The Russian military is learning from its failures in northern Ukraine, according to a top U.S. defense official.
"What we have seen over the last few days is them continue to try to set the conditions," the official said in a phone call with reporters on Monday, as per CNN. "We call it shaping operations."
"It appears as if they are trying to learn from the failed lessons of the north where they didn't have proper sustainment capabilities in the area they were about to operate," the official said. The official added that the Russian military was seen moving heavy artillery, “command and control enablers,” and “aviation, particularly rotary aviation support” as part of its recent deployments in eastern and southern Ukraine.
Daniel Davis, a senior fellow at Defense Priorities who served in the U.S. Army, noted that in the war’s opening stages, Russia devoted too few troops to besieging a city as large and well-defended as Kyiv. As the war enters its second phase, the Kremlin is taking steps to reinforce Russian forces fighting in the country’s east. Russian and Russian-aligned separatist forces are widely believed to be on the brink of consolidating control over the southeastern port city of Mariupol, which would free up another twelve battalion tactical groups (BTG’s)—or as many as 12,000 troops—to participate in combat operations elsewhere in Ukraine. It was reported earlier this week that Russia has transferred about eleven BTGs to Ukraine in the past several days, bringing the total number of Russian BTGs in the country to seventy-six.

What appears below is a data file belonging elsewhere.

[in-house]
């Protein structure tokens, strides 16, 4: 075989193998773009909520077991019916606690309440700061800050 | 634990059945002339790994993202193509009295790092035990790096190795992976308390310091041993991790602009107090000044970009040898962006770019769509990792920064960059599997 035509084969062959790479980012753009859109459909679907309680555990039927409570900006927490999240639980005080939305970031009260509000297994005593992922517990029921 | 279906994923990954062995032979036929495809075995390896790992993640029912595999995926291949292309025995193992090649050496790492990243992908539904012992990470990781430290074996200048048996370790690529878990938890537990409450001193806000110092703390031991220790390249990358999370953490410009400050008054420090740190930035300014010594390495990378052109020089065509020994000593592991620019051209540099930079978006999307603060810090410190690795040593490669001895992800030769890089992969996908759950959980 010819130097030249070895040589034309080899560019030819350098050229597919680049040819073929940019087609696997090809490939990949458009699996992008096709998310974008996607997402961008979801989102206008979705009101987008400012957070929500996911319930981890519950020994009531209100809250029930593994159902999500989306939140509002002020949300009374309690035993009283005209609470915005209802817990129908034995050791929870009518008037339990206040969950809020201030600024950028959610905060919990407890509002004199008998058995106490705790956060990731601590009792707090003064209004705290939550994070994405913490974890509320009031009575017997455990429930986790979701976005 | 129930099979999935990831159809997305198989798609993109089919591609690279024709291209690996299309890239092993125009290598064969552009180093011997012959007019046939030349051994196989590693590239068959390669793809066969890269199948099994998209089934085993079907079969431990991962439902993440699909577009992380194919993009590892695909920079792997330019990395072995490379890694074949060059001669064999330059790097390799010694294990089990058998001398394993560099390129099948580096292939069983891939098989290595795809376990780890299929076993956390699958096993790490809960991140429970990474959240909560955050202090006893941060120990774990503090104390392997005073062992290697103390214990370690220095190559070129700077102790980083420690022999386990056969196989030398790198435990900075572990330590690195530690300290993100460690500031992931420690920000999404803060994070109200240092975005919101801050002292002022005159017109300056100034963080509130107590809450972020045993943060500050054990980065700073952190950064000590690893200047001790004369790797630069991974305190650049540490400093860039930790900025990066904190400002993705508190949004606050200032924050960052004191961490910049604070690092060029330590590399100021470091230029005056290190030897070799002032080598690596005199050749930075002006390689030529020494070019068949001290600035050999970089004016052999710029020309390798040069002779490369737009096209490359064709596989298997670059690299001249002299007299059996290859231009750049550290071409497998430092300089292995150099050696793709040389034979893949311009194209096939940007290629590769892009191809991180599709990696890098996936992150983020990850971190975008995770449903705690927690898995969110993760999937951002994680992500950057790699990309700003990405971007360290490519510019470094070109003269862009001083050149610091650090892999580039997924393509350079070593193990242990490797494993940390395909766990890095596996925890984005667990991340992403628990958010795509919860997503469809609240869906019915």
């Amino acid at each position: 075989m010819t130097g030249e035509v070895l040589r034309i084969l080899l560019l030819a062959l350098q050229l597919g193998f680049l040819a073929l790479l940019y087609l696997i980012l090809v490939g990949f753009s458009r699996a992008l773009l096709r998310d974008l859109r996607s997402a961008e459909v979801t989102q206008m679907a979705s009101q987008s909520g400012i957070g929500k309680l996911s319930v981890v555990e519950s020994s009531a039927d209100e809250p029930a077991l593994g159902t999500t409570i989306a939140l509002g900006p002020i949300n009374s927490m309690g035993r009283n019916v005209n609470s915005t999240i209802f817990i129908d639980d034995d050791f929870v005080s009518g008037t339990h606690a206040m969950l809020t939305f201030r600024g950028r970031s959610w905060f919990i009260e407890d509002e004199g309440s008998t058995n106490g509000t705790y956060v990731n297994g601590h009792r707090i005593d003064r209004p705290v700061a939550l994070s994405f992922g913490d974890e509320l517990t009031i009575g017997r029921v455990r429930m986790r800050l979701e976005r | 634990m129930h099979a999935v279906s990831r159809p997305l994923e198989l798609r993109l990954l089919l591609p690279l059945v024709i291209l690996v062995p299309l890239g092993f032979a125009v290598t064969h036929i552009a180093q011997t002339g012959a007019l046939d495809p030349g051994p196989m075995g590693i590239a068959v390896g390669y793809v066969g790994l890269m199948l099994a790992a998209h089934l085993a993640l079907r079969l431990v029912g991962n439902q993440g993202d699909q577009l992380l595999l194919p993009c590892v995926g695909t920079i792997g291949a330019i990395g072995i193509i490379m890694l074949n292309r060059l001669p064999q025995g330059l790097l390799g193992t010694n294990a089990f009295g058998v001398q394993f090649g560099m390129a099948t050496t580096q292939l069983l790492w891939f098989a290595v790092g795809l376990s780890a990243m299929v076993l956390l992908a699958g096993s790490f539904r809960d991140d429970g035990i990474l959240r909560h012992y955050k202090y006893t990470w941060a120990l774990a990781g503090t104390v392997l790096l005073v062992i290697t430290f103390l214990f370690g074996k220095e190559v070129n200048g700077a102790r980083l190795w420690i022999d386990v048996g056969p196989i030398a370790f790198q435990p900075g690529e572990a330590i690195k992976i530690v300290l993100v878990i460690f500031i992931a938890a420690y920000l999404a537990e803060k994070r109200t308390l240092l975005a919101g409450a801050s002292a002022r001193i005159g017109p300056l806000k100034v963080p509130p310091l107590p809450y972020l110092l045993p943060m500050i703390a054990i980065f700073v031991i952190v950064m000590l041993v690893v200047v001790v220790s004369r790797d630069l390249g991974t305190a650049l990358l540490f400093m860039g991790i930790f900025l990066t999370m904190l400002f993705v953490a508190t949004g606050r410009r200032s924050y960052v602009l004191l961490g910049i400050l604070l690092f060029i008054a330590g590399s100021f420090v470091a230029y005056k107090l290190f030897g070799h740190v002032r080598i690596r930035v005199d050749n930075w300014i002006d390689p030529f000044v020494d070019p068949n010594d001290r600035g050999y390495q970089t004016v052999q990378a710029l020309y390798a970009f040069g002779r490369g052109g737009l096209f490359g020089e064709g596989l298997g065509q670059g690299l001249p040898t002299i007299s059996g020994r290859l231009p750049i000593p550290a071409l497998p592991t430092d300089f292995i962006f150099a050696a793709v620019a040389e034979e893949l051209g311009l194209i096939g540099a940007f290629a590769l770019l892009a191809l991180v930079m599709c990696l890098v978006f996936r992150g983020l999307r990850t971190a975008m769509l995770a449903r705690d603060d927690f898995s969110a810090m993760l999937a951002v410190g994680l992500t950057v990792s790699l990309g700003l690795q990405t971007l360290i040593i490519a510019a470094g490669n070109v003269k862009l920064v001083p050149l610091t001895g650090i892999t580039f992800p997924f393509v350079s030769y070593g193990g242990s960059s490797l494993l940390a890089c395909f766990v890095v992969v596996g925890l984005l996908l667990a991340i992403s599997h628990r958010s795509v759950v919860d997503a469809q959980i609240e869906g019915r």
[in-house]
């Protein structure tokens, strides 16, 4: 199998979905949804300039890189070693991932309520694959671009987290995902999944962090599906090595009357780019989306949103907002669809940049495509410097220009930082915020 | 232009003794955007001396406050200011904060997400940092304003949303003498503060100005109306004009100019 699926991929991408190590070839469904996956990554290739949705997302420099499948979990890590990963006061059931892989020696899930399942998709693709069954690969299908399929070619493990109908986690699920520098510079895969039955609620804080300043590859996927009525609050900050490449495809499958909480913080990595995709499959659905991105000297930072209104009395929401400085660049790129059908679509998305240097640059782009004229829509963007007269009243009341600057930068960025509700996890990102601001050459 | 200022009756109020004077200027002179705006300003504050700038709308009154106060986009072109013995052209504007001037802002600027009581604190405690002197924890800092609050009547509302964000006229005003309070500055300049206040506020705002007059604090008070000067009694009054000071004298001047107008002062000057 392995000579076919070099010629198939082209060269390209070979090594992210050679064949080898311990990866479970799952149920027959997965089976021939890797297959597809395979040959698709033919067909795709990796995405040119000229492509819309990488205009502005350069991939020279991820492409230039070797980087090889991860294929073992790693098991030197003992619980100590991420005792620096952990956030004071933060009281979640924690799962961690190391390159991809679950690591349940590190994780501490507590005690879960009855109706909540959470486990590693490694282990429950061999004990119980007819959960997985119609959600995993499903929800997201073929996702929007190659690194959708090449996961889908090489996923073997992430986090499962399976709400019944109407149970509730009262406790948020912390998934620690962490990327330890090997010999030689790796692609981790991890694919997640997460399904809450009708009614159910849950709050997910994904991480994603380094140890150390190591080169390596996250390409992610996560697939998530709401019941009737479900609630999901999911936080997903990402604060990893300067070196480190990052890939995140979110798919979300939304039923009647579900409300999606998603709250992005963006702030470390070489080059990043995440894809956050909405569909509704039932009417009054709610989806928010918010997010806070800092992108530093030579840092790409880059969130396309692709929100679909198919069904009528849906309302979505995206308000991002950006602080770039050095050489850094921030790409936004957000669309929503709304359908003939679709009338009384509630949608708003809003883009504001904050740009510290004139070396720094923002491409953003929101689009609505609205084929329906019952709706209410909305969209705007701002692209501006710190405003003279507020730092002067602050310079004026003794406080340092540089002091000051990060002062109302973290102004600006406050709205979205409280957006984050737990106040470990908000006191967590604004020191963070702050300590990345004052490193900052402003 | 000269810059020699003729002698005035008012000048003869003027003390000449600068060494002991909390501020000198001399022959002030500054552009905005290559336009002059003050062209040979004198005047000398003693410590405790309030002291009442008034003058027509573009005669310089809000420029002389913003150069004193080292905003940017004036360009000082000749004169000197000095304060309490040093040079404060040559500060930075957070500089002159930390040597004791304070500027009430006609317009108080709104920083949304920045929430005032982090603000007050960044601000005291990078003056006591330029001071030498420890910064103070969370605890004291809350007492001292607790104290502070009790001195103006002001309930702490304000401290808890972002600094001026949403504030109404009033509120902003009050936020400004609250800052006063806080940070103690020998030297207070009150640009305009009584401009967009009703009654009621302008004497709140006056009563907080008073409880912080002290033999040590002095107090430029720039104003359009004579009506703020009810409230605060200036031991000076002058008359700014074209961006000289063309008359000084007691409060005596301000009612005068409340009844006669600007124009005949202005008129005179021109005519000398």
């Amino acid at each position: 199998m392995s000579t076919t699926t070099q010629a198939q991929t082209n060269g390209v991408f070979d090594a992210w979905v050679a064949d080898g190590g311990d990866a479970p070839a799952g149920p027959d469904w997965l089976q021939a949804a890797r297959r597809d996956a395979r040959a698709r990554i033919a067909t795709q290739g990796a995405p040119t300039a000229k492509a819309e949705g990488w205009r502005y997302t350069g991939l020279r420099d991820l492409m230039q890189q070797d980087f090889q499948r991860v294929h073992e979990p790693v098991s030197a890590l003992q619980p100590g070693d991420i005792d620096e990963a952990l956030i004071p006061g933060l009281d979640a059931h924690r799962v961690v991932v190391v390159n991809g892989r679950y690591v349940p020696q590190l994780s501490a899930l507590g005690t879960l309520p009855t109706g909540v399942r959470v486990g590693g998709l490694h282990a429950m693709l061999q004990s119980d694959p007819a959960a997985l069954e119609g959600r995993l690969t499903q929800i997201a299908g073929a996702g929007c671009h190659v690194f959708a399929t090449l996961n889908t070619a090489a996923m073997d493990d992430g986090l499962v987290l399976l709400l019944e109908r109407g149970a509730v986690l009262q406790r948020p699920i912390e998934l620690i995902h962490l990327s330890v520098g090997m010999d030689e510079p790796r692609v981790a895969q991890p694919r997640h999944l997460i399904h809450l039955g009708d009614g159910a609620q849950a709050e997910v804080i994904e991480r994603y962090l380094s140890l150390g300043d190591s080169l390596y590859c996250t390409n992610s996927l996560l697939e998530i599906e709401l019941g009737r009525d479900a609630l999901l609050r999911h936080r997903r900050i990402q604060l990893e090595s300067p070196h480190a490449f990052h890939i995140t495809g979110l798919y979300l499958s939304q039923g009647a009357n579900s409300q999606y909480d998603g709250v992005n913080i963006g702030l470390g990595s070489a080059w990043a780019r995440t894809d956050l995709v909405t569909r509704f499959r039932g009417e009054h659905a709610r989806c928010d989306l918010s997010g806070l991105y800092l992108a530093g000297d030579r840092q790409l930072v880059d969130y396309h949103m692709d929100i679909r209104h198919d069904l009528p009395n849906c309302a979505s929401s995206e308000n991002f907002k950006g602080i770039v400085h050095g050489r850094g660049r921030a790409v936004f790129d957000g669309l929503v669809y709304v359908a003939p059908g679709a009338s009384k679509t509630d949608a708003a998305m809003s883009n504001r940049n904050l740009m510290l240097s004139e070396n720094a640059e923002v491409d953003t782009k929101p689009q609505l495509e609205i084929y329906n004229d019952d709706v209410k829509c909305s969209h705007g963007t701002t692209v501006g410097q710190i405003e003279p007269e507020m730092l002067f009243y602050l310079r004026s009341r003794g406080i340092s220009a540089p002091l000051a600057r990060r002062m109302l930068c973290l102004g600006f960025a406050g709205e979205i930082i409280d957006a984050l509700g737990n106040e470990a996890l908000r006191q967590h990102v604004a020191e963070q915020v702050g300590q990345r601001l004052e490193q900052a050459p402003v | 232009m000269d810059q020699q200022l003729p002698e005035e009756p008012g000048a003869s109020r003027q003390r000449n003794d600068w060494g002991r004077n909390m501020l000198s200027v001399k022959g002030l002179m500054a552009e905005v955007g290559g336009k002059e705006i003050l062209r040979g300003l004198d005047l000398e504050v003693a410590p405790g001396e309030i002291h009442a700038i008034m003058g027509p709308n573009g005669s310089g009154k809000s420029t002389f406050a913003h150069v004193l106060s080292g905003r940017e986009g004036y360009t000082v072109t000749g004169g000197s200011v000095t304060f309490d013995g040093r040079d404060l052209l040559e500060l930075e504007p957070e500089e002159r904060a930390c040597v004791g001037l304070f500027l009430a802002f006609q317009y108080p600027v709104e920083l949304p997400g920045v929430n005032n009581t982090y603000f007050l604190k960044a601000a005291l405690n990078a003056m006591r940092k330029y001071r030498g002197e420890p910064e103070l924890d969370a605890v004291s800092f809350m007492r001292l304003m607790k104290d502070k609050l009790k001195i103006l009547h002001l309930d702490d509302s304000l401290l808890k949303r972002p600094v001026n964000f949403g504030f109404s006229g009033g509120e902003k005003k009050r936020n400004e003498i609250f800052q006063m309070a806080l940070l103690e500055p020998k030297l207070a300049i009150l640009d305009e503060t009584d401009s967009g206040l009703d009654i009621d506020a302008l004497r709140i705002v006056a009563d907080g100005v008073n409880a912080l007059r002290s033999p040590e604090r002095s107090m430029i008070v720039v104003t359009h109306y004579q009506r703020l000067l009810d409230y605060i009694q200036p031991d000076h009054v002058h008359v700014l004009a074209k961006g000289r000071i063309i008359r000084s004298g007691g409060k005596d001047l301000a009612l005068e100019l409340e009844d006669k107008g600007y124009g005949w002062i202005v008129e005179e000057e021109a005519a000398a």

It was revealed in April that Russian president Vladimir Putin has tapped Gen. Alexander Dvornikov, acting commander of Russia’s Southern Military District and the leader of Russia’s military campaign in Syria, to serve as the top commander for Russian forces in Ukraine. Prior to Dvornikov’s appointment, there had not been a single commander responsible for all Russian troops taking part in the war. This change could streamline Russia’s chain of command, mitigating the apparent lack of cohesion exhibited by Russian forces in the war’s northern theater over the course of March.
Ukrainian officials confirmed this week that Russian forces have launched a major new offensive in the Donbas region. "Russian forces have started the battle for Donbas for which they've been preparing for a long time and a considerable amount of the Russian forces are concentrated and focused on that offensive," said Ukrainian president Volodymyr Zelenskyy in a video address on Monday. The Russian military’s immediate goal in the Donbas is apparently to encircle and destroy a pocket of up to 50,000 Ukrainian troops, considerably reducing Ukraine’s capability to contest large swathes of its eastern territories.
Mark Episkopos is a national security reporter for the National Interest.